8 II. Rewriting Fractions in Lowest Terms. This is the second of four parts on understanding fractions. You re going to look at examples on how to rewrite fractions in lowest terms. Afterwards, you re going to try to do some problems on your own. There will be 20 problems for you to practice. After you re successful in doing the practice problems, try the short quiz. The answers can be found at the end of each section. A) Method 1: Prime Factorization Example: Rewrite in lowest terms. STEP 1: Find the prime factorization for 63. Recall that prime numbers are numbers that can only be divided by the number and one. The number 1 is not a prime number. Here is a list of a first ten prime numbers: 2, 3, 5, 7, 11, 13, 17, 19, 23, 29. Use a prime factorization tree to break down 63 into its prime numbers. 63 The prime factorization of 63 = 3 x 3 x (3 x 21 = 63; 3 is a prime number) 3 7 (3 x 7 = 21; 3 & 7 are prime numbers) STEP 2: Find the prime factorization for 81 Use a prime factorization tree to break down 81 into its prime numbers (3 x 27 = 81; 3 is a prime number) 3 9 (3 x 9 = 27; 3 is a prime number) 3 3 (3 x 3 = 9; 3 & 3 are a prime numbers) The prime factorization for 81 = 3 x 3 x 3 x 3 STEP 3: Rewrite the fraction using the prime factorizations of both 63 and 81. BMR.Fractions Part I Page 8
9 STEP 4: Cancel like factors. STEP 5: Multiply the left over factors to get your new fraction reduced to lowest terms. B) Method 2: Guess and Reduce Example: Rewrite in lowest terms. STEP 1: Guess what number can be divided into the numerator and then the denominator without a remainder. Since both numbers are even, guess 2. STEP 2: Divide numerator and denominator by 2. STEP 3: Guess what number can be divided into the numerator and then the denominator of the fraction in STEP 2 without a remainder. Try dividing each number by 3. BMR.Fractions Part I Page 9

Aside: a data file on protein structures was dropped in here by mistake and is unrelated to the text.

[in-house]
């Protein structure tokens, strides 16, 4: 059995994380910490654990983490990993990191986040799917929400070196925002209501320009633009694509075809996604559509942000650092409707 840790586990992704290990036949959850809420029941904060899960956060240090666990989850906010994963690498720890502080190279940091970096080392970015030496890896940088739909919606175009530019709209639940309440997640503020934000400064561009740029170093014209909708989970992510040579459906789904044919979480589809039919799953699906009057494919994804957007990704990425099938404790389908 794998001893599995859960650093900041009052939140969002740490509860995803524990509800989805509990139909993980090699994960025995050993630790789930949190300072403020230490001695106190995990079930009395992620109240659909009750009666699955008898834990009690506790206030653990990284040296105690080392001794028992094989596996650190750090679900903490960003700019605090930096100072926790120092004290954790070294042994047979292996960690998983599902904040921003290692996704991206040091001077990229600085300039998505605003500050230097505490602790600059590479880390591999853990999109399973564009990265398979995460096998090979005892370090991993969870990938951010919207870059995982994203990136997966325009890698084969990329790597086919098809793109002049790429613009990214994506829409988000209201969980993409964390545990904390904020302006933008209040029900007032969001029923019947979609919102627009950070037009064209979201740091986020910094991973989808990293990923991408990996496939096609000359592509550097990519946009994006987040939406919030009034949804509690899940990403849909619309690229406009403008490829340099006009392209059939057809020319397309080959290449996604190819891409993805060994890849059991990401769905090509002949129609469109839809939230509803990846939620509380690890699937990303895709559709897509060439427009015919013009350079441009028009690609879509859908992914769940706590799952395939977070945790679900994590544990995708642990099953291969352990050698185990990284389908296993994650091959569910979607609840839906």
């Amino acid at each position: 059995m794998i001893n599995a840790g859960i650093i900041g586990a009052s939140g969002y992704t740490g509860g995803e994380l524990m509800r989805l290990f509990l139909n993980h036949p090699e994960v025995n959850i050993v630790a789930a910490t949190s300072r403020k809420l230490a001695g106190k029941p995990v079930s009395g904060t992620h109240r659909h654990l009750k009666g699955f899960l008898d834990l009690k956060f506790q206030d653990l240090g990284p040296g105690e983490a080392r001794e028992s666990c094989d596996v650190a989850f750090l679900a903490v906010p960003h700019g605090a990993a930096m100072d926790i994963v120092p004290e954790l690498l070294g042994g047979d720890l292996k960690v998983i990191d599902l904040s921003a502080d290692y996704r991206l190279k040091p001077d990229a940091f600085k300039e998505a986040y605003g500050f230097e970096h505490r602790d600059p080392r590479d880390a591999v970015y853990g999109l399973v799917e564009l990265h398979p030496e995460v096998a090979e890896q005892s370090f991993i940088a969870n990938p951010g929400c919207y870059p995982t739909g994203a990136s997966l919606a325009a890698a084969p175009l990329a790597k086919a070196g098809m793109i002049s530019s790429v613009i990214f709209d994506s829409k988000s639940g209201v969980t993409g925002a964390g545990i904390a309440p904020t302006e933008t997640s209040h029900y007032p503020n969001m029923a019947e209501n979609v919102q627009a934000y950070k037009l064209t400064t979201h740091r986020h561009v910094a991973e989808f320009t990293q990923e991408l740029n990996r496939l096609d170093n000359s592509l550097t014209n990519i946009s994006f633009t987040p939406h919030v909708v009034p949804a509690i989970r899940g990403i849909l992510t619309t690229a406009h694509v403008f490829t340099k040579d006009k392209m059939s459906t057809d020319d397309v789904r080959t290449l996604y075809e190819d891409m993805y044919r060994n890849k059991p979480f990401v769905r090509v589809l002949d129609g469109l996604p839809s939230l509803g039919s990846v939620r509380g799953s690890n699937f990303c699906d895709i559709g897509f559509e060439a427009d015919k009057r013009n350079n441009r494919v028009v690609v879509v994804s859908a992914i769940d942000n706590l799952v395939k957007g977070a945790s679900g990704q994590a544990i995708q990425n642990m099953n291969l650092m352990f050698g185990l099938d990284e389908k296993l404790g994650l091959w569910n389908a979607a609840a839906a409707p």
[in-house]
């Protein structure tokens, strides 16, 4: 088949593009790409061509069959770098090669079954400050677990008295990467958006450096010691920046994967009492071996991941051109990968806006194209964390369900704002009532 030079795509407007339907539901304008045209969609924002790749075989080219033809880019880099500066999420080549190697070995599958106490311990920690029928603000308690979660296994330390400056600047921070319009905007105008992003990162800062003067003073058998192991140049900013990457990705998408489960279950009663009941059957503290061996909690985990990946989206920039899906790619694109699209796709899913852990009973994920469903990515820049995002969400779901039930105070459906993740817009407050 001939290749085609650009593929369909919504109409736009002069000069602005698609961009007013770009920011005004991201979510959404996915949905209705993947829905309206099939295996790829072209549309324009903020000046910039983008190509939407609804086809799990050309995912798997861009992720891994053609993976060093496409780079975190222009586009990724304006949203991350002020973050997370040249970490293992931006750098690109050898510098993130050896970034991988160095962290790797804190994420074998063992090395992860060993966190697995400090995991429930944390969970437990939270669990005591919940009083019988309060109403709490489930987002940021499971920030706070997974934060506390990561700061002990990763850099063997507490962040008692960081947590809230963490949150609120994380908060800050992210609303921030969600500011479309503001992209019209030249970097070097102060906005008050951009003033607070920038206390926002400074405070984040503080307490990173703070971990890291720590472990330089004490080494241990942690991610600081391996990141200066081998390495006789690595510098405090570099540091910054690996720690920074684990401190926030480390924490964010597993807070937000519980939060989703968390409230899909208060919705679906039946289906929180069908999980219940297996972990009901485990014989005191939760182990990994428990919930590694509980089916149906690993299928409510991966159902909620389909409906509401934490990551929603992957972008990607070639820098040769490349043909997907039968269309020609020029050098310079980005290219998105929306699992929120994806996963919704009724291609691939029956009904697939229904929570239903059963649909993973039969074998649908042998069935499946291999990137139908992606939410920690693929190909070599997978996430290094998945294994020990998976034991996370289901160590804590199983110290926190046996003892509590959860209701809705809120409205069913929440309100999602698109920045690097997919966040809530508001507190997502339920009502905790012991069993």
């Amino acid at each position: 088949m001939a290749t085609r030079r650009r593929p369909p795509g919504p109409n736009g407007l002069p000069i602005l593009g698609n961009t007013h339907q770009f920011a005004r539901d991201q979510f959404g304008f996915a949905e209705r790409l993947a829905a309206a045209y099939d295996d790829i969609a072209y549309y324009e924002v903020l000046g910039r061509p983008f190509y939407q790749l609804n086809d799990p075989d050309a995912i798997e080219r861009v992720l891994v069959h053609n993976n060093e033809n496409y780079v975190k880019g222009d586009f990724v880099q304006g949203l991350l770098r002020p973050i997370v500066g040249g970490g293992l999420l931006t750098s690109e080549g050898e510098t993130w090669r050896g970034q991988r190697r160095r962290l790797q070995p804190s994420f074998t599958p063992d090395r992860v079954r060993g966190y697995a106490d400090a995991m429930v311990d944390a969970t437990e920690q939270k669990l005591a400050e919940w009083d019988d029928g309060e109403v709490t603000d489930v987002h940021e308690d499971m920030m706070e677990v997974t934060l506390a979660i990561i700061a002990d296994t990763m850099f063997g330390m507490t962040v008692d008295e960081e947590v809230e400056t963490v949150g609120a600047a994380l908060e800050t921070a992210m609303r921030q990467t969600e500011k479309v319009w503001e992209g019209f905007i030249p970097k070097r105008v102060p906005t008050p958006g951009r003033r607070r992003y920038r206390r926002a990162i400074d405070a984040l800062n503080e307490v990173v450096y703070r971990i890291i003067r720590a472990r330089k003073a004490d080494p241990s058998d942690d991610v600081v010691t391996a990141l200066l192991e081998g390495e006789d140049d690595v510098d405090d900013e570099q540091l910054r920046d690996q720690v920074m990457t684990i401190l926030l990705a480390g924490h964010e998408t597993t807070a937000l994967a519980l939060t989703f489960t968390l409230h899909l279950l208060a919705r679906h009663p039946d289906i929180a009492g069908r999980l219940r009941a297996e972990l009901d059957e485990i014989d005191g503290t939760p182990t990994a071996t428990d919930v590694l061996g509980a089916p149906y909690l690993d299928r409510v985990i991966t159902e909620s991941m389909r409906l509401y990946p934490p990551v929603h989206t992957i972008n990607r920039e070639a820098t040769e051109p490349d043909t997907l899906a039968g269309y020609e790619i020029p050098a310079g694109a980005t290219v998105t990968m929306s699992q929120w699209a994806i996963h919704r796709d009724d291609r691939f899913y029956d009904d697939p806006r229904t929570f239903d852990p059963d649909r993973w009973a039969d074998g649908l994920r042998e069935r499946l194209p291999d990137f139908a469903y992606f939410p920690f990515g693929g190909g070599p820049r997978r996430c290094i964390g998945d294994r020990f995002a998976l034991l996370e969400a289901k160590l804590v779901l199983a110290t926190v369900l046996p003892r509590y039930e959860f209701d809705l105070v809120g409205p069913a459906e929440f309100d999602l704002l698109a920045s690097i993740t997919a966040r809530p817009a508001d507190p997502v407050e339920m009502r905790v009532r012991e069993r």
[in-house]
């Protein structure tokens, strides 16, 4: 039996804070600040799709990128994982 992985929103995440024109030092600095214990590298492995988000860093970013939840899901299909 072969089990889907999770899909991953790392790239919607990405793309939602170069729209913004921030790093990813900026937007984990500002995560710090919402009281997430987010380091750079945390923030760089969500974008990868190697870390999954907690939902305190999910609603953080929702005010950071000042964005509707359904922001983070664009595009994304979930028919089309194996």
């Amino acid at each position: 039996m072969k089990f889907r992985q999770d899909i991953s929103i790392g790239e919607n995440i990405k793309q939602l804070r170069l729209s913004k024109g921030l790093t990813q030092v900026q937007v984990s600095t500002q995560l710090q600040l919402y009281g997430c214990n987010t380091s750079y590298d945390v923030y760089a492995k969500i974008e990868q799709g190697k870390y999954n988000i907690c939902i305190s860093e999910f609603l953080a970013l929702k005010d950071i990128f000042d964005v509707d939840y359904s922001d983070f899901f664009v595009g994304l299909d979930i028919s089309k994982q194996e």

10 C) You Try: a) b) c) Answers to C You Try : a) b) c) BMR.Fractions Part I Page 10
11 D) PRACTICE PROBLEMS. Rewrite the following fractions in lowest terms. 1) 2) 3) 4) 5) 6) 7) 8) 9) 10) 11) 12) 13) 14) 15) 16) 17) 18) 19) 20) Answers to D Practice Problems : 1) ; 2) ; 3) ; 4) ; 5) ; 6) ; 7) ; 8) ; 9) ; 10) ; 11) ; 12) ; 13) ; 14) ; 15) ; 16) ; 17) ; 18) ; 19) ; 20) BMR.Fractions Part I Page 11
12 E) QUIZ. Rewrite the following fractions in lowest terms. 1) 2) 3) 4) 5) Answers to E Quiz : 1) ; 2) ; 3) ; 4) ; 5) BMR.Fractions Part I Page 12
13 III. Changing an Improper Fraction into a Mixed Number. Introduction: This is the third of four parts on understanding fractions. You re going to look at some examples on how to change an improper fraction into a mixed number. Afterwards, you re going to try to do some problems on your own. There will be 20 problems for you to practice. After you re successful in doing the practice problems, try the short quiz. The answers can be found at the end of each section. A) Example 1: Change into a mixed number. Step 1: Rewrite the fraction as a division problem. The denominator becomes the divisor and the numerator becomes the dividend. Divisor Quotient Dividend 7 15 Step 2: Divide 7 into (2 x 7 = 14) 1 Remainder Step 3: Use the different parts of the division problem to construct the mixed number. The parts of a mixed number: The parts of the mixed number replaced with the parts of a division problem: The quotient is 2; the remainder is 1; and the divisor is 7. Substituting these values in the proper place, the end result is a mixed number. BMR.Fractions Part I Page 13